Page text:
St Germain: The Virgin America of liqueurs?

Guest post by Red Slice intern, Suzi An

How often do you hear about Elderflower liqueur? I’m not sure I knew what Elderflower was until last week. Which is unfortunate because that’s from what St. Germain is made. My first experience with fancy liqueur was at the beginning of the year when a bartender at Via Tribunali placed a small glass of something in front of me.

“What is that?” I ask.

“It’s St. Germain,” says Andrew.

I dunk my nose just below the rim of the glass and began to sniff.

“Why does it smell like lychee?” At this point, I’m confused but intrigued by the sweet smelling liqueur.

It wasn’t until last month that our paths crossed once again. But this time, I saw the actual bottle. Have you seen this thing? It is possibly the most elegant bottle of alcohol I have ever seen. It’s a tall, heavy glass bottle with six sides and a color scheme of navy blue, gold, and if you look closely, light turquoise. Even the cap is elegant and refined. I then proceeded to read the little booklet that was attached to its neck that relayed the story of St. Germain. Think about a French man riding his bicycle in the Alps to gather the delicate flower by hand. He then rides his bicycle down to the local market. There are only 40 to 50 of these men who make it possible for the rare liqueur to be made in a given year; hence why St. Germain is rare and a bit pricey. I flip the page and that’s when the sassiness began:

To put this into context, we can safely say that no men, bohémien or otherwise, will be wandering the hillsides of Poland this spring gathering wild potatoes for your vodka. Likewise, we know of no Bavarians planning to scour the German countryside in search of exotic native hops and barley for your beer.” I love that they are so confident in their brand because they know it takes much effort to make such a rare liqueur. Furthermore, they are proud of their brand because of the craftsmanship aspect of it. You can tell by their word choice. Again, brand communicated verbally is just as important as anything visual.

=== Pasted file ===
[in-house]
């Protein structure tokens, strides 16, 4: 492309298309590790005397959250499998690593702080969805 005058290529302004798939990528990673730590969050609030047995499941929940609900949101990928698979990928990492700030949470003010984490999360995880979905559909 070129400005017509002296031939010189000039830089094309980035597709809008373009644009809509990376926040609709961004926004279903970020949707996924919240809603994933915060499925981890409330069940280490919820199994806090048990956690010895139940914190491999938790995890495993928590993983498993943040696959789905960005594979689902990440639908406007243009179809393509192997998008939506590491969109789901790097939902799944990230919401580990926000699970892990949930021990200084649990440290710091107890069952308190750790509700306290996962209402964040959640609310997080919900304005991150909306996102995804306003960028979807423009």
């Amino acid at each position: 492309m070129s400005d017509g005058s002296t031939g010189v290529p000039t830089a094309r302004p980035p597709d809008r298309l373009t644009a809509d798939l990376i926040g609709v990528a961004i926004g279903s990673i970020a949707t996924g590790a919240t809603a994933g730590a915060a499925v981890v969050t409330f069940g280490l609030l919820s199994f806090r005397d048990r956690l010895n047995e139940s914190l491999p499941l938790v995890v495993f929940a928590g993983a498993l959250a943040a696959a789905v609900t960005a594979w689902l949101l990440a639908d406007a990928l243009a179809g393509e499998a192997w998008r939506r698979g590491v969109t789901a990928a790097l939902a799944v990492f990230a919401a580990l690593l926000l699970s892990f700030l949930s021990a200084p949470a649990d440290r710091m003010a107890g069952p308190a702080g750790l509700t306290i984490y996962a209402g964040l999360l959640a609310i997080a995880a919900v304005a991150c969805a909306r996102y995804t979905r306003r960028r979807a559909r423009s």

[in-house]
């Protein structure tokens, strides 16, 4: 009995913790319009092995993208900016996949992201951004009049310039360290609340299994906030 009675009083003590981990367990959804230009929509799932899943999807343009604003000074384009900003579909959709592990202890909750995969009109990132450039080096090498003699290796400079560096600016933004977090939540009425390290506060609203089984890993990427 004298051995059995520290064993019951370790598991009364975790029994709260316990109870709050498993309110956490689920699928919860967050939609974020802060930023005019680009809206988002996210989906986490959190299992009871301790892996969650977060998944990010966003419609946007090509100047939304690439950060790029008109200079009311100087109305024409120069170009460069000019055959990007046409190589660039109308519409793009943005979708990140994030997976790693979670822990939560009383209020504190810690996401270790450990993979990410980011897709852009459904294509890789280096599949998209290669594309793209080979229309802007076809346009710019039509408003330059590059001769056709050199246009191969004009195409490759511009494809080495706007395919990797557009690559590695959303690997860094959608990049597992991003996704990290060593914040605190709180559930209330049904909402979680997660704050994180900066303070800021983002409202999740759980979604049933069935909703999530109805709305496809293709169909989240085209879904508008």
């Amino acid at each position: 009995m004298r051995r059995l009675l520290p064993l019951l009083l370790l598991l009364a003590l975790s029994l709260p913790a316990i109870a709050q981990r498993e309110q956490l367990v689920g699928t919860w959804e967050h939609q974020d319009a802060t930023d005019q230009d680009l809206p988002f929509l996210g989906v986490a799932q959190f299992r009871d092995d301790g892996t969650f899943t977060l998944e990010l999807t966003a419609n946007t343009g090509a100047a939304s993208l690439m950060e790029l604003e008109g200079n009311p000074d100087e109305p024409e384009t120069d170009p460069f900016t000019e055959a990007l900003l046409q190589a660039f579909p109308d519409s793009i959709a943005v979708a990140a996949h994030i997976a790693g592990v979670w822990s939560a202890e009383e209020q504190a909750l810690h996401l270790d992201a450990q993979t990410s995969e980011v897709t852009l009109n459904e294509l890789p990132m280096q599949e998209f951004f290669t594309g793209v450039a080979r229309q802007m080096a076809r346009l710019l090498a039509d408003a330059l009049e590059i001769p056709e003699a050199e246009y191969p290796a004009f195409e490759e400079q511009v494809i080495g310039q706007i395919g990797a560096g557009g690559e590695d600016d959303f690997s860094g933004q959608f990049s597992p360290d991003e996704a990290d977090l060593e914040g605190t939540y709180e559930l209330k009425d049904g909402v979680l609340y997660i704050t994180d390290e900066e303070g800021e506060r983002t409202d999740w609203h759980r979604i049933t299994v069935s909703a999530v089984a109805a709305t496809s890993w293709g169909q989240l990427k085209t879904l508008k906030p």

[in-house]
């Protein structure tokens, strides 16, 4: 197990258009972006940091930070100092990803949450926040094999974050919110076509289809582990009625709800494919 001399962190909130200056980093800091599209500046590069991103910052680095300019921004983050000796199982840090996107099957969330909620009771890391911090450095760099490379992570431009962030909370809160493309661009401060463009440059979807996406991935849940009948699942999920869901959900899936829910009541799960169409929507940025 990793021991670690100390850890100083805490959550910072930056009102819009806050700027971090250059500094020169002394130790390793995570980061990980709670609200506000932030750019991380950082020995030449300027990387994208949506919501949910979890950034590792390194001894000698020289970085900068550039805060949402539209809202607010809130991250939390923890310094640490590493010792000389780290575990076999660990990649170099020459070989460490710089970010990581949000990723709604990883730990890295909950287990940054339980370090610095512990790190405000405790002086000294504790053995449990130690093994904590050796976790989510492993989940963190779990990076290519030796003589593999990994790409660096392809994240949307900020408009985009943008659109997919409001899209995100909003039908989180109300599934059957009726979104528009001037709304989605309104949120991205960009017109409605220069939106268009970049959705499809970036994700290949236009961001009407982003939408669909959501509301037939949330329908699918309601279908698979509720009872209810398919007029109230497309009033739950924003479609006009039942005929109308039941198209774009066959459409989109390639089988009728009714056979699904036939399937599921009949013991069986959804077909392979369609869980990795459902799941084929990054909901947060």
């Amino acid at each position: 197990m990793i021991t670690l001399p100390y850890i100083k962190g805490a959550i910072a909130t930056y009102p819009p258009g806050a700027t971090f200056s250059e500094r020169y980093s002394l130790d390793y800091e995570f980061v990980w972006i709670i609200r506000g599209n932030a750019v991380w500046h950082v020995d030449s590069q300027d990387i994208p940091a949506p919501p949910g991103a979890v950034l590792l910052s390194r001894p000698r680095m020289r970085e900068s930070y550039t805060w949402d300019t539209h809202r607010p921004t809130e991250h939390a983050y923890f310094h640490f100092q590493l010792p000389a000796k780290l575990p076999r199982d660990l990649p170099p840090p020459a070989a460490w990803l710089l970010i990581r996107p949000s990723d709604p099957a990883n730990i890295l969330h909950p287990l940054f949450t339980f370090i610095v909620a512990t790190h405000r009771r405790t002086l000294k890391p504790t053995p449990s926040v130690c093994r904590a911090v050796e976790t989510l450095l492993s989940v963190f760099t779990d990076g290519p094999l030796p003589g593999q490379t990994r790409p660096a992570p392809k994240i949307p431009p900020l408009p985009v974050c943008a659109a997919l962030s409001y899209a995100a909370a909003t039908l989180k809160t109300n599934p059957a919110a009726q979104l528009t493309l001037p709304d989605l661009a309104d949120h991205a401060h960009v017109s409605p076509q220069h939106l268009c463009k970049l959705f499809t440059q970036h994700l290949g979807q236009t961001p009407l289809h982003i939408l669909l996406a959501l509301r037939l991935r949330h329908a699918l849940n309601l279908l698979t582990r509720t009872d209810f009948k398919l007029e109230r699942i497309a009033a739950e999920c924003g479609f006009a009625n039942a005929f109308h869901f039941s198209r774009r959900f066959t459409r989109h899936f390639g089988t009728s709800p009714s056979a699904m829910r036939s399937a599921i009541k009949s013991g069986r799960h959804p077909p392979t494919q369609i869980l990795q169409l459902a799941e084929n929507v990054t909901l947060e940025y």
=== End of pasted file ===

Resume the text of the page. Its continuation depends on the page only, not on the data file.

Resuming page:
Neither passionfruit nor pear, grapefruit nor lemon, the sublime taste of St. Germain hints at each of these and yet none of them exactly. It is a flavor as subtle and delicate as it is captivating. A little like asking a humminghbird to describe the flavor of its favorite nectar. Très curieux indeed, n’est-ce pas?” Very curious, indeed, is it not?

Very curious. Beyond curious. I’m fascinated. The reason why I say St. Germain is the Virgin America of liqueurs is because of the sassiness and the experience they promise. Virgin America flies to limited places, St. Germain has limited quantities of their liqueur. Virgin America promises to make flying fun, St. Germain promises to make you feel sassy and sophisticated. Virgin America’s tone is that of St. Germain. Both are fun and snippy.

In the same booklet, there are pages of recipes that contain even more fun little surprises than the brand story. For example, at the end of the directions for the Sangria Flora, it says, “Serve in an iced-filled glass, then telephone your physician and regale him with stories of your exemplary fruit consumption.” I chuckled as I read that. As I closed the little booklet, it was as if a whimsical soirée had come to an end. I wanted to go back and read through the whole thing like a party I just didn’t want to leave. I wanted to feel like I was enjoying a warm summer night eating delicious French food with my closest friends, as we dine by the dim lights hanging from the trees around us. My experience with St. Germain is not about the liqueur; it’s about the brand, the story of how it came to be, the way it interacts with me, and the way the brand makes me feel. I don’t think I could say that about any other alcohol brand.

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